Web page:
6. BluRoad

    BluRoad as in blue highways

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    I'm checking the coil on an '81 XL500S. Two questions:

    The Honda shop manual shows two ohm checks; first a reading between the 12-volt terminal and ground (mounting boss) -- should be .8 and mine is 1.2. Second, the ohm reading between the hi-tension (plug wire) output and ground -- should be 15K and mine is nada - no continuity at all.

    Next, the plug wire shows correct resistance, but the spark plug cap has no continuity when tested alone (it unscrews from the wire & Honda wants the ohm check done without the cap). Is this normal? Is there a built-in gap within the cap?

    Also, I have two identical bikes (#1 ran great before tear-down, 2 months ago, #2 unknown running condition) and BOTH coils test exactly the same.

    Anyone know if these readings are somehow normal (quite a coincidence that they're the same), or can do a quick test on your bike for comparison?

    I appreciate the help.

    JOE in WI
  7. G2mk3

    G2mk3 Been here awhile

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    my 185 has been a lot of fun to revive and ride around. it obviously isn't the fastest thing, but it is good for cruising around back roads, and if you really want more power out of it there are decent upgrades available from the xr200 (same motor, different bore/cam/gearing). It is especially good as a first bike (if your sons are younger) because it is so light and forgiving. if you want it to do a bit of highway/freeway duty however, you may want to wait for a bigger bike to come around.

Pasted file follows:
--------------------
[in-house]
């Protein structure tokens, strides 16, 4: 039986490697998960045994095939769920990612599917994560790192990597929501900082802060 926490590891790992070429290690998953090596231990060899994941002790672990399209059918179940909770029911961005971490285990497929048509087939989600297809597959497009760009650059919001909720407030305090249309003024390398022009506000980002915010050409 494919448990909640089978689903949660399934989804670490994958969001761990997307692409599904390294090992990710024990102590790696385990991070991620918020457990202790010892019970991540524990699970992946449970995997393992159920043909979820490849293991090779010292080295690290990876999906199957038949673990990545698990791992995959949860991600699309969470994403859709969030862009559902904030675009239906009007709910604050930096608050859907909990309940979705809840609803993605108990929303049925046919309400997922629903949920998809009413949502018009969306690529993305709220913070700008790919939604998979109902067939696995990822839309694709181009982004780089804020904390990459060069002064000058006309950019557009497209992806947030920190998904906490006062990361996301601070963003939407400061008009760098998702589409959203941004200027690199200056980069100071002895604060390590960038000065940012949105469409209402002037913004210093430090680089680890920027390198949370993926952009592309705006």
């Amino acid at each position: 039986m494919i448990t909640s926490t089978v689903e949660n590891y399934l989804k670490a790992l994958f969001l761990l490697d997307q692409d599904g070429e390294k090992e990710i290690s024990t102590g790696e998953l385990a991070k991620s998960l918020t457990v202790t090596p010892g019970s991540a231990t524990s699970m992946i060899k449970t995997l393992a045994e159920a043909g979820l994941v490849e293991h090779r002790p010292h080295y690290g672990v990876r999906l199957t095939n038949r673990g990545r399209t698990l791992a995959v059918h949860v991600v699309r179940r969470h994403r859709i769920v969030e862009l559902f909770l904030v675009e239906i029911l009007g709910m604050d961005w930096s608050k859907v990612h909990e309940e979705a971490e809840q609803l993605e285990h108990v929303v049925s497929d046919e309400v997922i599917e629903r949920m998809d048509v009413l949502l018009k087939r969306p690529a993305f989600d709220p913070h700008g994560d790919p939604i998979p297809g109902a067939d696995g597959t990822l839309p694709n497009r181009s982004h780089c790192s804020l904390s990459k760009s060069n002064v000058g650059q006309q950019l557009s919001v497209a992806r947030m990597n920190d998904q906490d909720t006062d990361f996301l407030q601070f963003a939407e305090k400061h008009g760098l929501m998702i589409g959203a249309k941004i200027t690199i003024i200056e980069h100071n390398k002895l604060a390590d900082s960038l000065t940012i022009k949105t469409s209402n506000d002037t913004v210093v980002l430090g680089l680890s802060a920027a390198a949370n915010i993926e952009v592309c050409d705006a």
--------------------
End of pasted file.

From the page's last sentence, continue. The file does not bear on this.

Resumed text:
8. Bendernz

    Bendernz Torrential

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    Larry, FYI - I pulled the top end of my SL100 down yesterday. You should see this bike. It has obviously been thrashed every day of its life for the better part of 30 years and on the outside it's showing.

    But I pull the heads and cylinder off, and apart from there being a fair bit of carbon build up, you'd swear it's new. There is no discernible lip in the bore, and the piston has no sign at all of blow-by. The rings look good.What an amazing little engine.

    I now have to track down the culprit that has brought the compression right down. I'll keep you posted but I suspect the thing just needs a valve grind.
  9. momphrare

    momphrare Adventurer